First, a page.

Before going to Venice I had been warned about the prices. Gondola rides cost € 80.00 for a boat, seating up to six people (so sharing is better cost-wise) and coffees in San Marco square can reach unimaginable prices. But it turns out that you can be a budget holidaymaker in Venice after all.
Venice has some amazing food, but some places offer average dishes with big price tags. During my visit, I experienced both. The pizza I had at a restaurant on the Grand Canal, next to the Rialto Bridge, was one of the cheapest things on the menu, but while the food around us smelt delicious, ours was only okay. However, we discovered that we didn’t have to travel too far to find something different. Tucked away was Taverna Del Campiello Remer, where during their happy hour (I’m not sure how long this lasts but we arrived at around 6.20pm) they served an all you can eat buffet of cicchetti- Venetian tapas- and a drink for €5.00. It was delicious and I was stuffed. After we finished eating, we took a drink outside and sat on the dock, from which you could see the Rialto Bridge. This was the experience we had been hoping for. We also had tasty, affordable lunches at Trattoria Ca’ D’oro alla Vedova (possibly the best meatballs I have ever tasted), Al Merca (small bread rolls stuffed with meats and cheeses) and Rossosapore (takeaway pizza slices).
As I’ve said, gondola rides could cost you around €80.00, depending on how many people you share with. If you’re looking for a romantic ride around Venice then, in all honestly, I cannot make any suggestions, however if you’re like us and simply want a gondola experience, we found ours for €2.00. Admittedly, it must have lasted for less than 2 minutes and simply took us from one side of the Grand Canal to the other, but it totally counts and we were very happy. There are a handful of these ports around the city and went to the one at Santa Sofia, near the Ca’ D’oro or Rialto Mercato vaporetto stops.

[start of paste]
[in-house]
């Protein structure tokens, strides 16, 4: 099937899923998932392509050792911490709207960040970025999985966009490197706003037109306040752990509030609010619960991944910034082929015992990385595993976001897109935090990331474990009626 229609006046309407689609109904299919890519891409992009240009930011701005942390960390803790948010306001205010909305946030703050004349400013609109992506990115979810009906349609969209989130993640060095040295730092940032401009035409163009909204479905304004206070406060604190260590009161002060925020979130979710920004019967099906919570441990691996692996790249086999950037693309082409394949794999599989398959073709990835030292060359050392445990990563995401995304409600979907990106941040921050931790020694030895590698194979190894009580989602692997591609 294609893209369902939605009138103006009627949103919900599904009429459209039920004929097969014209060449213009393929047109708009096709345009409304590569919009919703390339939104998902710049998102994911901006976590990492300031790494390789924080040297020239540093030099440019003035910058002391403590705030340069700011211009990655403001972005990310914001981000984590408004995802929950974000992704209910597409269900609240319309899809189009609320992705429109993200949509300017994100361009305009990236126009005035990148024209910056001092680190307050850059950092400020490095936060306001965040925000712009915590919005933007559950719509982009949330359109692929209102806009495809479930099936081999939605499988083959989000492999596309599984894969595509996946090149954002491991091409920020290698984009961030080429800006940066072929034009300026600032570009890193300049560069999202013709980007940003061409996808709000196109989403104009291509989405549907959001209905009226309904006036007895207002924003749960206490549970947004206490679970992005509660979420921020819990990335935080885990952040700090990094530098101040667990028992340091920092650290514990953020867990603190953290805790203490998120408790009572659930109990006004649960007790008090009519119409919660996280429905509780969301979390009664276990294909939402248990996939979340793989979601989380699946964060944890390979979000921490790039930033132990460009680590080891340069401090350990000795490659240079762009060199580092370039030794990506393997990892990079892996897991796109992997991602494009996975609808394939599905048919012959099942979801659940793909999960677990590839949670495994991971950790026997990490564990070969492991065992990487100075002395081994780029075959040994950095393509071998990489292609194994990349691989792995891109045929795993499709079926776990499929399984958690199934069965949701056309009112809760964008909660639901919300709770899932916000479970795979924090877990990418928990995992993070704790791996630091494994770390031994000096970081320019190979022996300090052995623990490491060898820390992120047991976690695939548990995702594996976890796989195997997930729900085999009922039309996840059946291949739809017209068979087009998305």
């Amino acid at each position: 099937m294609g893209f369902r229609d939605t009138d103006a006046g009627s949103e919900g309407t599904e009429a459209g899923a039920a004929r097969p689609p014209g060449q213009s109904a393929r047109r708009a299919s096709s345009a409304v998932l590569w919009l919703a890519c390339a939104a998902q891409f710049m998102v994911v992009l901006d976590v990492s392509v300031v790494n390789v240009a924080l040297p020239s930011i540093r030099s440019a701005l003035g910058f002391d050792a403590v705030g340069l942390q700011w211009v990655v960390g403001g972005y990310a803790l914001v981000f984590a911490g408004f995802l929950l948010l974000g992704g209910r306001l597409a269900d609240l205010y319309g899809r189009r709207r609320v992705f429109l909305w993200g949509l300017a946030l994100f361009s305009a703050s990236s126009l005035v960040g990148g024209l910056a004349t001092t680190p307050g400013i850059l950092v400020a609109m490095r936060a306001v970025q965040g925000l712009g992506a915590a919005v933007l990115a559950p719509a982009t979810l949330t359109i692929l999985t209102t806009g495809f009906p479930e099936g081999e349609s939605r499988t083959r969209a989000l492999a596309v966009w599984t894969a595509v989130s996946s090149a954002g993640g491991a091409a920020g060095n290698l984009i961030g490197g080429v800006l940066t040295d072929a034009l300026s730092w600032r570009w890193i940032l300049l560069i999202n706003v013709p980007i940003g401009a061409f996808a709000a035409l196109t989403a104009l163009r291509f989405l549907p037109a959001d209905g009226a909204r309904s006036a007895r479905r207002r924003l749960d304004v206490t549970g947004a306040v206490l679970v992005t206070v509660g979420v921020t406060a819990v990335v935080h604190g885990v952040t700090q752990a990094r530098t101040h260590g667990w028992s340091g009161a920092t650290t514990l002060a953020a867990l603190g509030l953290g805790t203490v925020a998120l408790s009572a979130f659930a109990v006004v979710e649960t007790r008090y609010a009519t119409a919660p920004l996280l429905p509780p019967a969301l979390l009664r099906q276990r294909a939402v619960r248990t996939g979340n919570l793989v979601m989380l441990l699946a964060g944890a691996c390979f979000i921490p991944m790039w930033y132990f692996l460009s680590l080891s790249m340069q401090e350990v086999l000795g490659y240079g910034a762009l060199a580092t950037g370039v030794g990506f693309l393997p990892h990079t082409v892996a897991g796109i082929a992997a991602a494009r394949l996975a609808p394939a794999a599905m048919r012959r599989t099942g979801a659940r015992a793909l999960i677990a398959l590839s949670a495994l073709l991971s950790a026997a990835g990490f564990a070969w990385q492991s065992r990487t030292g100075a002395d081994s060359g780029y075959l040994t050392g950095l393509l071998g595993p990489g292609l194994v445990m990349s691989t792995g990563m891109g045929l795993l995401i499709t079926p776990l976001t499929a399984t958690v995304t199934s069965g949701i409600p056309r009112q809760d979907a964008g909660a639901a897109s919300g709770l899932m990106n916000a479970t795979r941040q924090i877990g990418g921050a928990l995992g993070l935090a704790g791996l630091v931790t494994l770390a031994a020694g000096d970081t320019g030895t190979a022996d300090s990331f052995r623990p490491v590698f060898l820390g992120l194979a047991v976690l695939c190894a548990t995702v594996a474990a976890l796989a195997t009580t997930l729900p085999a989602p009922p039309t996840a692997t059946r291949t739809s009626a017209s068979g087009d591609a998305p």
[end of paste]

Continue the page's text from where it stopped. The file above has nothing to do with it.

#3: Walking and transport.
The main island in Venice is actually not that big. We walked from the bus station at Piazzale Roma at the top to San Marco square at the bottom in about 45 minutes, more or less- I forget exactly but it can’t have been too long (depending on your point of view). The best way to see Venice is by meandering through the lanes and there are several bridges dotted around so if you don’t want to pay to use the ferry then you do have the choice of walking. Also San Marco square and the Rialto Bridge seemed to be very well signposted, so you can always find your way back to somewhere recognisable.
I should admit that I did get a 72 hour vaporetto pass for €35.00. Our hostel was on the island of Giudecca and the cost of using the ferry (€7.00) twice a day to get to and from the main island would have cost us more than getting a pass- so it is justifiable! Also, we were only there for a few days and we get lost very easily- although this is a good pastime in Venice as we discovered on our first night. If you do want to use the vaporetto frequently, a pass is a good way to go. It’s also cheaper than a standard gondola ride so you can get your sailing on the canals experience in a more practical way!
#4: Student card.
I know this isn’t an option for everyone, but if you are a student, bring your student card and ask if concessions are available. Not everywhere offers discounts but we often found that museums and galleries did so we were able to save some pennies. You can get an international student ID but our standard ones were always accepted.
#5: Free walking tour.
Not only are these a backpacker’s best friend but the one we did in Venice with Free Tour Venice was particularly good. It lasted between 2.5-3 hours and our guide taught us a lot about Venetian history. She also helpfully told us about several places to eat well and cheaply (and pointed them out- we would never have found them otherwise, Venice is impossible to navigate without a very good map) and told us about the €2.00 gondola rides. My only regret is that we did this on our second day and not our first, it was a great way of getting an insight into the city. Although they are technically free, these tours work on tips. However, this means that you simply give what you can afford and what you think the tour was worth so they are available whatever your budget.